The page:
From there we went over the Pyrenees mountains into Spain. Just before the tunnel that forms part of the France/Spain border, traffic was stopped by a flock of Basque sheep.gypsy ways update 6 basque sheep on the road through the pyreneesThe drive through the Pyrenees and into Jaca, Spain is full of gorgeous mountain scenery. Jaca itself is a lovely small town with a well-preserved star-shaped fortress that has a dry moat frequently visited by deer.
ciudadela 1

 [Ciudadela by Angel via Flickr]

From Jaca we moved on to the beautiful Rioja area of Spain, famous for its wines. Other than the city of Logroño, the area is mostly small towns surrounded by thousands of acres of wine grapes. A good spot to survey the area is the hilltop town of Laguardia. On a fall day, the colors run everywhere from dark brown and purple to gold and light green. The grapes go on seemingly forever.gypsy ways update 6 rioja spain in the fall

A few other highlights in the area include the town of Cenicero (which translates to “ashtray”), where, during the grape harvest, you will never see so many tractors loaded with grapes going back and forth through the middle of town. Navarette is a town along the pilgrimage Way of St. James, and the gilt baroque altarpiece of it’s church is impressive.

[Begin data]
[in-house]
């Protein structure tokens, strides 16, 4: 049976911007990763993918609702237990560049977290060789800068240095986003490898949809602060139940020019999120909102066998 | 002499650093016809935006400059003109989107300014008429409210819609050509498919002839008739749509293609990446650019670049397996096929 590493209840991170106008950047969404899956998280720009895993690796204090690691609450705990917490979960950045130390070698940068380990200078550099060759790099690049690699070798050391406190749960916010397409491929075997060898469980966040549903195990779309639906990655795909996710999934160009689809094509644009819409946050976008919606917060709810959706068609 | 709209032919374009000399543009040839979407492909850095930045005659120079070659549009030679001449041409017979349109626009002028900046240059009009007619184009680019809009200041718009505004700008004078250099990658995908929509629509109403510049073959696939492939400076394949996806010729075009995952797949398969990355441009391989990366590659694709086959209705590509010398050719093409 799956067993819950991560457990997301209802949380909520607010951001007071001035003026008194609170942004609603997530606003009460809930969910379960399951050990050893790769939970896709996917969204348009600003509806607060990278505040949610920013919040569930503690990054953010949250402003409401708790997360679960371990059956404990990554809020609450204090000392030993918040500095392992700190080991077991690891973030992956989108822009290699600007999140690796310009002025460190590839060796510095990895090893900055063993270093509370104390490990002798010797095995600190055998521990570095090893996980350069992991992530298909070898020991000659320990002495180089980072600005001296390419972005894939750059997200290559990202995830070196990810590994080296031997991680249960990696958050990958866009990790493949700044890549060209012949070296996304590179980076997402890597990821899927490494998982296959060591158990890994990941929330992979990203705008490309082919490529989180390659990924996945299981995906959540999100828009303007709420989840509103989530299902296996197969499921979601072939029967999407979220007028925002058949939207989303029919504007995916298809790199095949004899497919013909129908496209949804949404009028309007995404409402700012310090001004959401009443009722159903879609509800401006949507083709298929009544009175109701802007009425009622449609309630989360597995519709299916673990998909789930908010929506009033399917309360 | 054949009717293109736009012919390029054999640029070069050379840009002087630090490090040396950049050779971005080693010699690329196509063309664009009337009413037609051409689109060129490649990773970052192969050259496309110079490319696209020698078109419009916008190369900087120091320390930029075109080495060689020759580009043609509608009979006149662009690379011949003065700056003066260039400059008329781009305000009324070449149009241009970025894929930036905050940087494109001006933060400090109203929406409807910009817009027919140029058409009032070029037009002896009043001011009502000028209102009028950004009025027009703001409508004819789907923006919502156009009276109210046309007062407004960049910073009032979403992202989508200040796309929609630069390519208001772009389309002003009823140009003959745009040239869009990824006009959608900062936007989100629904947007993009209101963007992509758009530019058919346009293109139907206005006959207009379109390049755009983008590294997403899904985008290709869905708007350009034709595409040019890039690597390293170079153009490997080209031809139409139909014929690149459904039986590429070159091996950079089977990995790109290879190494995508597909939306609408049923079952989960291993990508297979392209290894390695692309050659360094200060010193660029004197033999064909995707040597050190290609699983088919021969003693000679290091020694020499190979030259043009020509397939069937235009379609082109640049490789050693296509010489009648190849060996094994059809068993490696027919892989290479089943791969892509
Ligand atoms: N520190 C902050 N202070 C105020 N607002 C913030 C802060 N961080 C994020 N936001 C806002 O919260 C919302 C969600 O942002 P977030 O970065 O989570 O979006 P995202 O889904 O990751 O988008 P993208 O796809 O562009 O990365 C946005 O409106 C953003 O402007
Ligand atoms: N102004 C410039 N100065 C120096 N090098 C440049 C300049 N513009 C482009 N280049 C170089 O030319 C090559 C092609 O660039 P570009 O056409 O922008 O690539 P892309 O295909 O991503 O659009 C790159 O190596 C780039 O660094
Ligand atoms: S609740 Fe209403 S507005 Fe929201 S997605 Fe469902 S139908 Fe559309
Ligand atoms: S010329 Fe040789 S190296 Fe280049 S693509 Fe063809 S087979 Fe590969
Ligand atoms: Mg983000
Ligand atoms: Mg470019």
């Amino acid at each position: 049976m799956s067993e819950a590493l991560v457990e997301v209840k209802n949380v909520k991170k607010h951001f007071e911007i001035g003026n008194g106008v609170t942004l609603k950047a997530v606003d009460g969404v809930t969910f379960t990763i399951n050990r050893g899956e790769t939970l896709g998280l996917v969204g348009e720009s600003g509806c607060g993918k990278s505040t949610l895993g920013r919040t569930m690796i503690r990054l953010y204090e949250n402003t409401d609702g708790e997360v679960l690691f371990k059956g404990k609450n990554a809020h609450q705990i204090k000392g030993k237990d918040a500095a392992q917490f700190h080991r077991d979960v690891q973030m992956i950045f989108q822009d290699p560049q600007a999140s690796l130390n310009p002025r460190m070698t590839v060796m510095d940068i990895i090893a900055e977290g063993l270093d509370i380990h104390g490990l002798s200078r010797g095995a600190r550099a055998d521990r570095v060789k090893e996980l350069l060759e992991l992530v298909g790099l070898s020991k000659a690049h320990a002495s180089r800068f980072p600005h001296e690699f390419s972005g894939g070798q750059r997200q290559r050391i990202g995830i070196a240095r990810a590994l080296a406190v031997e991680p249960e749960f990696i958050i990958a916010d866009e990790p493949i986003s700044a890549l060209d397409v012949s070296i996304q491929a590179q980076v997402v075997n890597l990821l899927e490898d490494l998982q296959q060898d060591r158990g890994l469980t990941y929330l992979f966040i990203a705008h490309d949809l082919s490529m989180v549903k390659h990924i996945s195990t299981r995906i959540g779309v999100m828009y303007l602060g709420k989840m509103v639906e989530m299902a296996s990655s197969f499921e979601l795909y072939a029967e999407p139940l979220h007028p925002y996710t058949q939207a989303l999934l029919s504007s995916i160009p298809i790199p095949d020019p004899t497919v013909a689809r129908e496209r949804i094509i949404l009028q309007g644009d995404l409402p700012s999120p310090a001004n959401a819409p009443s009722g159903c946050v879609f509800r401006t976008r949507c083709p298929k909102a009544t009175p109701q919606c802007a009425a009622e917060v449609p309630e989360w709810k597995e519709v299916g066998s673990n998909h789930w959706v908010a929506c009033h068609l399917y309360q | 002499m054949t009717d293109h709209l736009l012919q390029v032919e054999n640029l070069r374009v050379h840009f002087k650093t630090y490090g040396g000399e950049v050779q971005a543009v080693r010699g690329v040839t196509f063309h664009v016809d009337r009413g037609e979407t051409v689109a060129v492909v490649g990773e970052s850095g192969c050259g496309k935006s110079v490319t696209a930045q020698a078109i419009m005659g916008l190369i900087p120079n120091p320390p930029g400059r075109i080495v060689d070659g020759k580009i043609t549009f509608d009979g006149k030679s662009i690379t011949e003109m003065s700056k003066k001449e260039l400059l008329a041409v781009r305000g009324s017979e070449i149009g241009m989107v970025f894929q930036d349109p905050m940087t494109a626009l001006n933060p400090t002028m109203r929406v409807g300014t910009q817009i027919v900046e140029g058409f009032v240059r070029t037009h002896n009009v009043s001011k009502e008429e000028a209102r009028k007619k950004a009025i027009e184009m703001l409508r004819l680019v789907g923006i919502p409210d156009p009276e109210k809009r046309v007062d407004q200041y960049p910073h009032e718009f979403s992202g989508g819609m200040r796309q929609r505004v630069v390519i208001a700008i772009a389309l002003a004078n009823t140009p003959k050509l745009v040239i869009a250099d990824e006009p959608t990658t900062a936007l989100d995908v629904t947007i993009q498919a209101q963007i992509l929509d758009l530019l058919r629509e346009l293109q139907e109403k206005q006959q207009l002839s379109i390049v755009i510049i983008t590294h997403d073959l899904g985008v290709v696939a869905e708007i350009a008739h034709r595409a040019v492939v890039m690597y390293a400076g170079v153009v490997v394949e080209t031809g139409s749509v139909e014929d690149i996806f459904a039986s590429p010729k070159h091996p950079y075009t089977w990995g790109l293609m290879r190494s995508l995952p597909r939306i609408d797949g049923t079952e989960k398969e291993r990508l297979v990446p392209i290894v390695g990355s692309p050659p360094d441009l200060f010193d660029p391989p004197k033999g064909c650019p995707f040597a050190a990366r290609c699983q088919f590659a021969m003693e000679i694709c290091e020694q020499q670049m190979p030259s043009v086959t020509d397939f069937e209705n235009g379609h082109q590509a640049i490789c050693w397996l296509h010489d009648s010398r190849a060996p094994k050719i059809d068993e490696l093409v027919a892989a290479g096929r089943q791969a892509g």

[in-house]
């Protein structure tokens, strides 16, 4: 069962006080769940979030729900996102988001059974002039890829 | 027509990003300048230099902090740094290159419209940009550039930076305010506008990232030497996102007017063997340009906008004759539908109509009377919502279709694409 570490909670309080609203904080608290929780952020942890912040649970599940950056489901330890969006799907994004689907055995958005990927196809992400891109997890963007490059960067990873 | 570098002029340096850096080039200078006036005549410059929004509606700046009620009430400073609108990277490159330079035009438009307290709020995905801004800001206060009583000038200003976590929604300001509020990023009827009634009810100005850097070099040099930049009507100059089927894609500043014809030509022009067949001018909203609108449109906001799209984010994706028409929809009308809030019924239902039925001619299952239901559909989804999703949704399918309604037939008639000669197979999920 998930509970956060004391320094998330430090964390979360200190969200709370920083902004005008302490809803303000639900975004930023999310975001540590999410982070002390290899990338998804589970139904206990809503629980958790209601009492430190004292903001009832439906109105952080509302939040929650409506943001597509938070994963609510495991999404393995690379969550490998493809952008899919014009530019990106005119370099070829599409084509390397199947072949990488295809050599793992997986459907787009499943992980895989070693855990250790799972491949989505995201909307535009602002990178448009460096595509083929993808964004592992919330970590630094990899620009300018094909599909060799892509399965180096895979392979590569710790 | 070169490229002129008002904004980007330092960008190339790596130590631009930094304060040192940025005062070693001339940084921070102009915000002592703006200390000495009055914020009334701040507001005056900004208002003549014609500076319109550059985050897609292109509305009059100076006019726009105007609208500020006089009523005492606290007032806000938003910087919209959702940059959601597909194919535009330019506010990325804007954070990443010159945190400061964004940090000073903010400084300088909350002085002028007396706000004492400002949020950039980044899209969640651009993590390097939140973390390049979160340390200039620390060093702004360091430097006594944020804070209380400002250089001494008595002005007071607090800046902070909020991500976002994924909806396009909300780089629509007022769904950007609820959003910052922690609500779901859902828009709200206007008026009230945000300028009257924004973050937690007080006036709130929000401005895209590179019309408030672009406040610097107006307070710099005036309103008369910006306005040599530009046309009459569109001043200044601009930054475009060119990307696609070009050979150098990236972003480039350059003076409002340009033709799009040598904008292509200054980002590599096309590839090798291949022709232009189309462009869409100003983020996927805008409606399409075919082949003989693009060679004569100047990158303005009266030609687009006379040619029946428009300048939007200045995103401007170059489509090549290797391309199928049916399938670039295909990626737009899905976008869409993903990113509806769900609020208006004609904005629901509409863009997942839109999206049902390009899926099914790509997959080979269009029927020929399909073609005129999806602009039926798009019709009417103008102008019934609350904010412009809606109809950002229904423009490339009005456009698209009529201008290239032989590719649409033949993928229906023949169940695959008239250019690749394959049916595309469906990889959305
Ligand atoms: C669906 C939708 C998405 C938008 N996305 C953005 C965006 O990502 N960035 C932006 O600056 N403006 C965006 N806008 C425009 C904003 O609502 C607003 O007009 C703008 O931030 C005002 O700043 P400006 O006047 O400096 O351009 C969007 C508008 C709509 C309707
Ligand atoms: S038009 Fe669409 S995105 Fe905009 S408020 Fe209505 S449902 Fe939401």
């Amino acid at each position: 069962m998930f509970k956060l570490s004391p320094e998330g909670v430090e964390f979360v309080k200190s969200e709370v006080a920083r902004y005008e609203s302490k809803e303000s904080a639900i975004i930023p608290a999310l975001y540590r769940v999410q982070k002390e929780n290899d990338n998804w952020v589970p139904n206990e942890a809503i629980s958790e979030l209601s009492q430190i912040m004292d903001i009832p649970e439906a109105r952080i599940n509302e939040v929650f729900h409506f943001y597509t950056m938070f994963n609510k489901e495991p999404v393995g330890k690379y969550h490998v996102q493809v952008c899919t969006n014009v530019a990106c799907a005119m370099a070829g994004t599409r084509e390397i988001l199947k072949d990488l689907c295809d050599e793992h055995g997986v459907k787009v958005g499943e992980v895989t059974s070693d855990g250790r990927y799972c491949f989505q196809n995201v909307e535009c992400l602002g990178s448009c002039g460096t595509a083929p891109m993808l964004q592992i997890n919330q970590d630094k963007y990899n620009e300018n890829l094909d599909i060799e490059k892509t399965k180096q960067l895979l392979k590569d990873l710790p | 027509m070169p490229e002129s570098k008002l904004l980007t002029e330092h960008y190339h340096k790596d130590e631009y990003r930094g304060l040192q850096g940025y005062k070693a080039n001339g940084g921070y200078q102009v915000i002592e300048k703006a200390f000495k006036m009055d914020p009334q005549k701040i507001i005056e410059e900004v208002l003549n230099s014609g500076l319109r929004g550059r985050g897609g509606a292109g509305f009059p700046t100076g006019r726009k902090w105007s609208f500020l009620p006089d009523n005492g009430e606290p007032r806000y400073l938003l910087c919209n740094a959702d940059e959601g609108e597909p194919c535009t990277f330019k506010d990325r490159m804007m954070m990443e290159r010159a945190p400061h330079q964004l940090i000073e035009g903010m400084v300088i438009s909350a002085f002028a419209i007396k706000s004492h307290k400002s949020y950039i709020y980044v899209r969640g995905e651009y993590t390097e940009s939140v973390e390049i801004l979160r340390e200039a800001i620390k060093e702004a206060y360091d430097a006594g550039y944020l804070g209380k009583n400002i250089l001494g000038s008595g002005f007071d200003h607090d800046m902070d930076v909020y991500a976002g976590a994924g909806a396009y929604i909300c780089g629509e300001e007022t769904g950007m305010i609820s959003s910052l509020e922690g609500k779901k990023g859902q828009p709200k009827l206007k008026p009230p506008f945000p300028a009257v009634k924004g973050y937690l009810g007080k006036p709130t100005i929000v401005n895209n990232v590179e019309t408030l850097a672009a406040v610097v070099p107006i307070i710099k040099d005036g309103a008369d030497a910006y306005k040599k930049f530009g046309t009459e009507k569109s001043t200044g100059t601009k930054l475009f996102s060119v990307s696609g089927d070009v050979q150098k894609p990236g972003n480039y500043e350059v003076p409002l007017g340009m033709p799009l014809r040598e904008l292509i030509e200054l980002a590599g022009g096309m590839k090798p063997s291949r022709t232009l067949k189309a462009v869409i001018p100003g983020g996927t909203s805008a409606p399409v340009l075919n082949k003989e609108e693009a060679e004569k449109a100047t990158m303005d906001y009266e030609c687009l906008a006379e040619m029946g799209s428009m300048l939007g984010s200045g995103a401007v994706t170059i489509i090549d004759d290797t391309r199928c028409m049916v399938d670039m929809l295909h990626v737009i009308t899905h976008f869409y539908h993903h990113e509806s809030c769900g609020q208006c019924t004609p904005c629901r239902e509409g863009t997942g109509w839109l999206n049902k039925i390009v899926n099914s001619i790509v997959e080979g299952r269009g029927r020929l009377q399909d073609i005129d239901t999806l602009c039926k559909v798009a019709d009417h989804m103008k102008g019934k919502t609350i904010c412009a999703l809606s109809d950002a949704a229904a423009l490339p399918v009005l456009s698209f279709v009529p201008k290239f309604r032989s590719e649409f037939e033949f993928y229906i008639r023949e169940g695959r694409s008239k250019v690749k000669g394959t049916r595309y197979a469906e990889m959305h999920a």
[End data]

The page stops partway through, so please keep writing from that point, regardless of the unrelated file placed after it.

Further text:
One of Rioja’s most striking features is quite modern. The Hotel Marqués de Riscal was designed by Frank Gehry. Some might argue its stylized grapevine shape is out of place in the ancient village of El Ciego, but I disagree. Regardless, its curves, colors, and textures are intriguing and vary from every viewpoint.gypsy ways update 6 hotel marques de riscal el ciego spainNext update will have more interesting places in Spain!

(Here’s a link to the previous Update 5, and the next Update 7.)

Compass Needlepoint Update 1

I’m happy to say that I’ve made some great progress on my compass needlepoint project! Last time I posted about this was in January, shortly after I started stitching. Well, despite being on the road since May, I have managed to work on it quite a bit.